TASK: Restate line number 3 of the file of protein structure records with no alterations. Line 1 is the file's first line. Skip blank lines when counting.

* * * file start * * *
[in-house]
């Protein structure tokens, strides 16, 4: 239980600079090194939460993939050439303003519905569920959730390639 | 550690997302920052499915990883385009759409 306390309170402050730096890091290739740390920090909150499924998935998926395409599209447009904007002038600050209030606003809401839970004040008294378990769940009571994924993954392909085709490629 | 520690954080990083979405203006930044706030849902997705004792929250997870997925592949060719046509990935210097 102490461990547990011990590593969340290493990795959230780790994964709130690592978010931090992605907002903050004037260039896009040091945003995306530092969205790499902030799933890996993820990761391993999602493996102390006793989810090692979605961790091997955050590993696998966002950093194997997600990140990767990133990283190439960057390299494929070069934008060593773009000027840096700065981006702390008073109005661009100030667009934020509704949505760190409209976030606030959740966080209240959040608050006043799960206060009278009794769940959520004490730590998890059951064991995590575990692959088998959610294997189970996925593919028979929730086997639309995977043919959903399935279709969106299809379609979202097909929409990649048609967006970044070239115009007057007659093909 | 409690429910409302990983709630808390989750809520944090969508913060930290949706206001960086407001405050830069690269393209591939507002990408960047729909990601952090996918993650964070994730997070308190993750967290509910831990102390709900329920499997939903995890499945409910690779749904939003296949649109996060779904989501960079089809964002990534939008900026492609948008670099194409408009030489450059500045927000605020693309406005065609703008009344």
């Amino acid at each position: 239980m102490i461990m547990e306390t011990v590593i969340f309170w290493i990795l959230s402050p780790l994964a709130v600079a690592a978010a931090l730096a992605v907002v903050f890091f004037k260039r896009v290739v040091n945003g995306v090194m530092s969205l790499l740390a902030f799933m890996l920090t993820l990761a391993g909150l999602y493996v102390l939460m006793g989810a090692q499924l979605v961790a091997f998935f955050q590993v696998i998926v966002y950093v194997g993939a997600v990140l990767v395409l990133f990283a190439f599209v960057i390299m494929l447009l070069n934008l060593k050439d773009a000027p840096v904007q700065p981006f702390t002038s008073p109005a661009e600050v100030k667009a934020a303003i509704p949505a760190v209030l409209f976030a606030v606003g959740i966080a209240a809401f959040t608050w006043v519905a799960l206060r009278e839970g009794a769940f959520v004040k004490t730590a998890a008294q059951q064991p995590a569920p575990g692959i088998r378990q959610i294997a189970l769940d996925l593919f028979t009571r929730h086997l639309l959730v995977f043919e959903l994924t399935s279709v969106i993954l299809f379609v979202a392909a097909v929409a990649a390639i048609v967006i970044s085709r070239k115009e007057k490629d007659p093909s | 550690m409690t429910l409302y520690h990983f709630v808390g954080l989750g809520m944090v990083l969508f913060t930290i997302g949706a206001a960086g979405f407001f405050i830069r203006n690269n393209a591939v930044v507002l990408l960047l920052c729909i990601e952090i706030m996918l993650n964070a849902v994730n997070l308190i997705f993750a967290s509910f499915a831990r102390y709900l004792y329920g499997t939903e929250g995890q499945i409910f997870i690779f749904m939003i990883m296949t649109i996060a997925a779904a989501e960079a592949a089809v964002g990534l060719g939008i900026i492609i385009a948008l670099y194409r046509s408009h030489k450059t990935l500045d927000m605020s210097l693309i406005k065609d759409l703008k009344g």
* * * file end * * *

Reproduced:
């Amino acid at each position: 239980m102490i461990m547990e306390t011990v590593i969340f309170w290493i990795l959230s402050p780790l994964a709130v600079a690592a978010a931090l730096a992605v907002v903050f890091f004037k260039r896009v290739v040091n945003g995306v090194m530092s969205l790499l740390a902030f799933m890996l920090t993820l990761a391993g909150l999602y493996v102390l939460m006793g989810a090692q499924l979605v961790a091997f998935f955050q590993v696998i998926v966002y950093v194997g993939a997600v990140l990767v395409l990133f990283a190439f599209v960057i390299m494929l447009l070069n934008l060593k050439d773009a000027p840096v904007q700065p981006f702390t002038s008073p109005a661009e600050v100030k667009a934020a303003i509704p949505a760190v209030l409209f976030a606030v606003g959740i966080a209240a809401f959040t608050w006043v519905a799960l206060r009278e839970g009794a769940f959520v004040k004490t730590a998890a008294q059951q064991p995590a569920p575990g692959i088998r378990q959610i294997a189970l769940d996925l593919f028979t009571r929730h086997l639309l959730v995977f043919e959903l994924t399935s279709v969106i993954l299809f379609v979202a392909a097909v929409a990649a390639i048609v967006i970044s085709r070239k115009e007057k490629d007659p093909s | 550690m409690t429910l409302y520690h990983f709630v808390g954080l989750g809520m944090v990083l969508f913060t930290i997302g949706a206001a960086g979405f407001f405050i830069r203006n690269n393209a591939v930044v507002l990408l960047l920052c729909i990601e952090i706030m996918l993650n964070a849902v994730n997070l308190i997705f993750a967290s509910f499915a831990r102390y709900l004792y329920g499997t939903e929250g995890q499945i409910f997870i690779f749904m939003i990883m296949t649109i996060a997925a779904a989501e960079a592949a089809v964002g990534l060719g939008i900026i492609i385009a948008l670099y194409r046509s408009h030489k450059t990935l500045d927000m605020s210097l693309i406005k065609d759409l703008k009344g």